EDITORIAL

The study of nonlinear systems is currently one of the most exciting and fastest growing branches of the mathematical sciences. It has led both to major developments in the theoretical understanding of such systems, and to an increasing awareness of the importance of these results to a wide variety of applied disciplines, including the physical and biological sciences, most branches of engineering and information technology and potentially even economics and the social sciences. Nonlinear mathematics offers these subjects new models and paradigms, provides fresh insights into previously poorly understood phenomena and makes available novel techniques for their investigation and explanation. One might say that nonlinear mathematics is in fact a whole new way of thinking.

The importance of nonlinearity to applications cannot be overemphasised; nonlinear systems are capable of behaviour quite unknown in linear systems. Moreover, most systems, both natural and man-made, exhibit nonlinear features to some degree. Nature has never paid any respect to the dogma of linearity, and thus as the sciences seek an ever better understanding of the real world, they are forced to take more and more account of nonlinearity. Similarly, whilst the majority of engineering systems might be designed to be as linear as possible, they will inevitably enter non-linear regimes if, for instance, driven at sufficiently high amplitudes, or even through interactions with their environment. Furthermore nonlinearity offers new opportunities to the system designer for achieving novel effects or levels of performance. Today's engineer must pay at least as much attention to nonlinearity as his scientific colleague.

Conversely, in many cases, the consideration of specific applications can inspire new developments in mathematics. Thus many of Poincaré's most fundamental contributions were motivated by celestial mechanics, whilst Cartwright and Littlewood (and hence indirectly Smale) were motivated by problems in radar. More recently, the effect on mathematics of the work of Lorenz can hardly be overstated. Mathematics therefore has as much to gain from interactions with other disciplines as the other way round.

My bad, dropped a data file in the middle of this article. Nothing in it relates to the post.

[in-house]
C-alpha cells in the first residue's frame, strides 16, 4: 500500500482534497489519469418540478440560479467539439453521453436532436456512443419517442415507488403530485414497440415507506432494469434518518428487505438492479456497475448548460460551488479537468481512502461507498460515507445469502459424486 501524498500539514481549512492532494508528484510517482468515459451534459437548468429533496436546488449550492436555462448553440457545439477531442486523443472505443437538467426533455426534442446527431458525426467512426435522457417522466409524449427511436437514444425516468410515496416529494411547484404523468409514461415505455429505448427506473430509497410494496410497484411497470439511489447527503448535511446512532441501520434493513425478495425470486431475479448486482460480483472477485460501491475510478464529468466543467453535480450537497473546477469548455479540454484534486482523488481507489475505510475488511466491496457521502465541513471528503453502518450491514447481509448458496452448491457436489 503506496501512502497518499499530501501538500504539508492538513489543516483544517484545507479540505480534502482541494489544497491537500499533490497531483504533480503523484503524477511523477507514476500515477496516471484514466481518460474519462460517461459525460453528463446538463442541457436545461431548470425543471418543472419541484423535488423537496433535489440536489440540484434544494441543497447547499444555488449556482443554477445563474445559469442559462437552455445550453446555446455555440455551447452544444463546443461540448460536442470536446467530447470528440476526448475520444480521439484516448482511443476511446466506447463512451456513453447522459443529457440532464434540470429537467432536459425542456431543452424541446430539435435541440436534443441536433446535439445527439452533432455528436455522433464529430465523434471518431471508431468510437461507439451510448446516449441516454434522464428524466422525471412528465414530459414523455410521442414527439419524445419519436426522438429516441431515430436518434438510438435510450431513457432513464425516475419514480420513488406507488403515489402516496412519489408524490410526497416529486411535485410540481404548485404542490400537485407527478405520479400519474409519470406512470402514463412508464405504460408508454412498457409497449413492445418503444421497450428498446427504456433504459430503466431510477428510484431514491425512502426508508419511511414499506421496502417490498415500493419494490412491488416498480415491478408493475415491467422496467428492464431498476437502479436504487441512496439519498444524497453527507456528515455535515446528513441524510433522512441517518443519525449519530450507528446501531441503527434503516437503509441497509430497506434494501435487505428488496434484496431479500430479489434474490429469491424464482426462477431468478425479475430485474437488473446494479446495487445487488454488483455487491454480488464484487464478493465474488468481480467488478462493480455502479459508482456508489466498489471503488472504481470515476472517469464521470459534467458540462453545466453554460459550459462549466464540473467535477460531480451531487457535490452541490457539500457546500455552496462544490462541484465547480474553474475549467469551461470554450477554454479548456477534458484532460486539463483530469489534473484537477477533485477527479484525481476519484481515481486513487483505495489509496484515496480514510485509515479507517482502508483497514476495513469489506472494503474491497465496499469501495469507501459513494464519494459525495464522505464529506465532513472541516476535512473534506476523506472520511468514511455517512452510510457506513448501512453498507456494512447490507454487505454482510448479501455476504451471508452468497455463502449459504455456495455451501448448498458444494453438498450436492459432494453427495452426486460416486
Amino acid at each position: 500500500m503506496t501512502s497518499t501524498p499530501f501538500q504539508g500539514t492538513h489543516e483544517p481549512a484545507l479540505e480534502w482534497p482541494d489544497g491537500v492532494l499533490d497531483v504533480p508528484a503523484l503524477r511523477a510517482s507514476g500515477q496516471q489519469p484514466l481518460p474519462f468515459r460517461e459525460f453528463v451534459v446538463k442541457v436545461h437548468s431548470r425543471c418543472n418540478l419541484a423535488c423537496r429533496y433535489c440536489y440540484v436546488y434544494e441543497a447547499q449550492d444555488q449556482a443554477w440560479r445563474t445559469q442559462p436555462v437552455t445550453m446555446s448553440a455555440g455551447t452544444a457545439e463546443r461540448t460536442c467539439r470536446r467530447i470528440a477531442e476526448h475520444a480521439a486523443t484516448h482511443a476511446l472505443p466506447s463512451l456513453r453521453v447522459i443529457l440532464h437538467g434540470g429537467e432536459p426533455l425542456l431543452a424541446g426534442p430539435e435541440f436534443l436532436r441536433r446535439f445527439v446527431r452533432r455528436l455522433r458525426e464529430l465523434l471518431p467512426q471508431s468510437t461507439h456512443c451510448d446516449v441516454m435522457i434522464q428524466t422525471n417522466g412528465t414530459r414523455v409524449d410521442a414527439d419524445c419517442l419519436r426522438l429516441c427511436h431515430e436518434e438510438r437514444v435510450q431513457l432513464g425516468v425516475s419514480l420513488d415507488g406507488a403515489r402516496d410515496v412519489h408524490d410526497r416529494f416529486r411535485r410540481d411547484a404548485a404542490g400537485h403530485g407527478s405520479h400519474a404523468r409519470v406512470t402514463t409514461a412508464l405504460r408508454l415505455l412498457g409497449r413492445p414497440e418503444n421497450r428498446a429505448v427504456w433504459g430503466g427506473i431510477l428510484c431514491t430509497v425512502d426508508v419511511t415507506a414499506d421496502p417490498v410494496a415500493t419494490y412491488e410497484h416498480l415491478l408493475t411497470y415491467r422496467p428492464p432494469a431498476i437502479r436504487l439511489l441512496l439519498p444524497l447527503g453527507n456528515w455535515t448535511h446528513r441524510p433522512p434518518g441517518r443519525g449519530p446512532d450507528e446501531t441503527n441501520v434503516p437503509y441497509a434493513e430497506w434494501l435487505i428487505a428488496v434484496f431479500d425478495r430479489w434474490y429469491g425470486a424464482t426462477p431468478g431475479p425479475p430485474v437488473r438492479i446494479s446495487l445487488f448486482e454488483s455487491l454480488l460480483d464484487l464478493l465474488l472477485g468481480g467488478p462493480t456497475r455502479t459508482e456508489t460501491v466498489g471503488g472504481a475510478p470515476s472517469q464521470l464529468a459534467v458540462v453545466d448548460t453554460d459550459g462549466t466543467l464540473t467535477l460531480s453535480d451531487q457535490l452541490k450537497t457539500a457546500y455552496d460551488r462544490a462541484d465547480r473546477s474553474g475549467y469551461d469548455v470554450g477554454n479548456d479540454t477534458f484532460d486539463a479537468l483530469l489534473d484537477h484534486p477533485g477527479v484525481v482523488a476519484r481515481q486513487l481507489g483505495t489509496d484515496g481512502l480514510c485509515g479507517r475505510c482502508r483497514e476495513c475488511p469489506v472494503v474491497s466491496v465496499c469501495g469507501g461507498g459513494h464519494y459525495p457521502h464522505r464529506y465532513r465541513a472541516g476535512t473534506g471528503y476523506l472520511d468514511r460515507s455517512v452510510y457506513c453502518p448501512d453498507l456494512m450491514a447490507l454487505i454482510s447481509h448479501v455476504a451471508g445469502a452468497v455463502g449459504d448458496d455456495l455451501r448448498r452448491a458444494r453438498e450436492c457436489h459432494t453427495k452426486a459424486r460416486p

The UK has a strong and active nonlinear community, on both the applied and theoretical sides. However, for some time there has been a widespread feeling that its is becoming increasingly difficult for different groups in this area to keep abreast of the wide variety of nonlinear activities throughout the country. This newsletter is an attempt to alleviate this communication gap and to provide a forum for informal contact between all those who have an interest in nonlinear science. Broadly speaking we hope that each issue will carry several articles about various groups and activities, as well as shorter pieces of news, reviews, questions, and anything else that you think others might find interesting.

Clearly this endeavour depends for its success on the active participation of the nonlinear community. So please let us know what you find useful, and what you would like to see, and above all please submit articles and other news of your activities to us. Although primarily we intend this newsletter to be a service to the UK community, this should not be seen as exclusive, and participation from overseas will also be very welcome.

The editors Friday, June 16, 1995.


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Last Updated: 19 June 1995.